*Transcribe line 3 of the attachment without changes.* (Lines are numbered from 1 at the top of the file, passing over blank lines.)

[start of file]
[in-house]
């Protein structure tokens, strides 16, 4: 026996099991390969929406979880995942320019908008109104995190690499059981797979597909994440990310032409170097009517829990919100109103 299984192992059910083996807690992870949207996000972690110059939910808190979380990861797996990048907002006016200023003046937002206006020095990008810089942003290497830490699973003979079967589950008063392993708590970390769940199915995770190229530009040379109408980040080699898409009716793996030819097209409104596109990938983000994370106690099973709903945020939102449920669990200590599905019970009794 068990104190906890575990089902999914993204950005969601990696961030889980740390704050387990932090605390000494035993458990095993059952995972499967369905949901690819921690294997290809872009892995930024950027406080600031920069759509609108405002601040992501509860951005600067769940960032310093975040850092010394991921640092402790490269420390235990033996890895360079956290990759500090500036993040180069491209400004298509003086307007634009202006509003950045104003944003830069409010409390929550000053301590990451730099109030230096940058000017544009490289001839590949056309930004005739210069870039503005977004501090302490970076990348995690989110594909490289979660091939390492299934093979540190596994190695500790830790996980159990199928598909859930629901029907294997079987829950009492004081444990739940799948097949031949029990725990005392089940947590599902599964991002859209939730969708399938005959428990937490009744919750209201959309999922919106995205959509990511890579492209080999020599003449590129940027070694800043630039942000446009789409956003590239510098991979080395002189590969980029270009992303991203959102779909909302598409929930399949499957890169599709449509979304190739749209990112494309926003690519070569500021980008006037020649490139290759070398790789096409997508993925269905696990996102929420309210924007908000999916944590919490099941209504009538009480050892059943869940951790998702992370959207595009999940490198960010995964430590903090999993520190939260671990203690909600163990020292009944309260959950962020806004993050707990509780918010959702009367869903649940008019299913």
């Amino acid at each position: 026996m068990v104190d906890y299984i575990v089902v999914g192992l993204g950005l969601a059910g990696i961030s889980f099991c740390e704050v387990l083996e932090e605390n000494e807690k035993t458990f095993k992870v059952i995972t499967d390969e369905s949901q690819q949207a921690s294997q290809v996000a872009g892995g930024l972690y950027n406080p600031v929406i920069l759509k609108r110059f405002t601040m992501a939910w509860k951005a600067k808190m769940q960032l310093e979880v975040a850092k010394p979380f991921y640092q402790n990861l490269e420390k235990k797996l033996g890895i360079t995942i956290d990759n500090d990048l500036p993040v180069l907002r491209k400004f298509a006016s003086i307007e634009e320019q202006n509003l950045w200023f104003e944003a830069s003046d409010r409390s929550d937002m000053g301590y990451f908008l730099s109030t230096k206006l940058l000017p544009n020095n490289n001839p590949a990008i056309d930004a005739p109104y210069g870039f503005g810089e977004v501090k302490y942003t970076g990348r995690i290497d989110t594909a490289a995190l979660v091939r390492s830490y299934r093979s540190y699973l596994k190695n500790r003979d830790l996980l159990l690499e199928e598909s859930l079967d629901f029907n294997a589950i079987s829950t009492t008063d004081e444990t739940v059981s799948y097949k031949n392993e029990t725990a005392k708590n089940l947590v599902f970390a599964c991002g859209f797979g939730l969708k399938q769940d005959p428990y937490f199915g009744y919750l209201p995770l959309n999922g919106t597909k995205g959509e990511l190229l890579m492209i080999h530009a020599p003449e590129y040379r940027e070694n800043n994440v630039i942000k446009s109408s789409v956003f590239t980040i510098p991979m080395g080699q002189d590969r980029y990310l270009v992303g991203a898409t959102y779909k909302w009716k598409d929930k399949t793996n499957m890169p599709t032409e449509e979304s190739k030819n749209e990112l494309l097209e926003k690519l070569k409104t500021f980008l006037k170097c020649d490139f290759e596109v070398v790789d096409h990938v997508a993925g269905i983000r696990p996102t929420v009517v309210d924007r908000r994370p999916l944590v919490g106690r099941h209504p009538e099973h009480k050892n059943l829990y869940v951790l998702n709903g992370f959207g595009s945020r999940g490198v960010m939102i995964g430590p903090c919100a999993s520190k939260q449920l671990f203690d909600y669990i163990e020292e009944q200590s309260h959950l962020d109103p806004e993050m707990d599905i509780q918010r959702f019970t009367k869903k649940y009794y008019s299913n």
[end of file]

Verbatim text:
């Amino acid at each position: 026996m068990v104190d906890y299984i575990v089902v999914g192992l993204g950005l969601a059910g990696i961030s889980f099991c740390e704050v387990l083996e932090e605390n000494e807690k035993t458990f095993k992870v059952i995972t499967d390969e369905s949901q690819q949207a921690s294997q290809v996000a872009g892995g930024l972690y950027n406080p600031v929406i920069l759509k609108r110059f405002t601040m992501a939910w509860k951005a600067k808190m769940q960032l310093e979880v975040a850092k010394p979380f991921y640092q402790n990861l490269e420390k235990k797996l033996g890895i360079t995942i956290d990759n500090d990048l500036p993040v180069l907002r491209k400004f298509a006016s003086i307007e634009e320019q202006n509003l950045w200023f104003e944003a830069s003046d409010r409390s929550d937002m000053g301590y990451f908008l730099s109030t230096k206006l940058l000017p544009n020095n490289n001839p590949a990008i056309d930004a005739p109104y210069g870039f503005g810089e977004v501090k302490y942003t970076g990348r995690i290497d989110t594909a490289a995190l979660v091939r390492s830490y299934r093979s540190y699973l596994k190695n500790r003979d830790l996980l159990l690499e199928e598909s859930l079967d629901f029907n294997a589950i079987s829950t009492t008063d004081e444990t739940v059981s799948y097949k031949n392993e029990t725990a005392k708590n089940l947590v599902f970390a599964c991002g859209f797979g939730l969708k399938q769940d005959p428990y937490f199915g009744y919750l209201p995770l959309n999922g919106t597909k995205g959509e990511l190229l890579m492209i080999h530009a020599p003449e590129y040379r940027e070694n800043n994440v630039i942000k446009s109408s789409v956003f590239t980040i510098p991979m080395g080699q002189d590969r980029y990310l270009v992303g991203a898409t959102y779909k909302w009716k598409d929930k399949t793996n499957m890169p599709t032409e449509e979304s190739k030819n749209e990112l494309l097209e926003k690519l070569k409104t500021f980008l006037k170097c020649d490139f290759e596109v070398v790789d096409h990938v997508a993925g269905i983000r696990p996102t929420v009517v309210d924007r908000r994370p999916l944590v919490g106690r099941h209504p009538e099973h009480k050892n059943l829990y869940v951790l998702n709903g992370f959207g595009s945020r999940g490198v960010m939102i995964g430590p903090c919100a999993s520190k939260q449920l671990f203690d909600y669990i163990e020292e009944q200590s309260h959950l962020d109103p806004e993050m707990d599905i509780q918010r959702f019970t009367k869903k649940y009794y008019s299913n």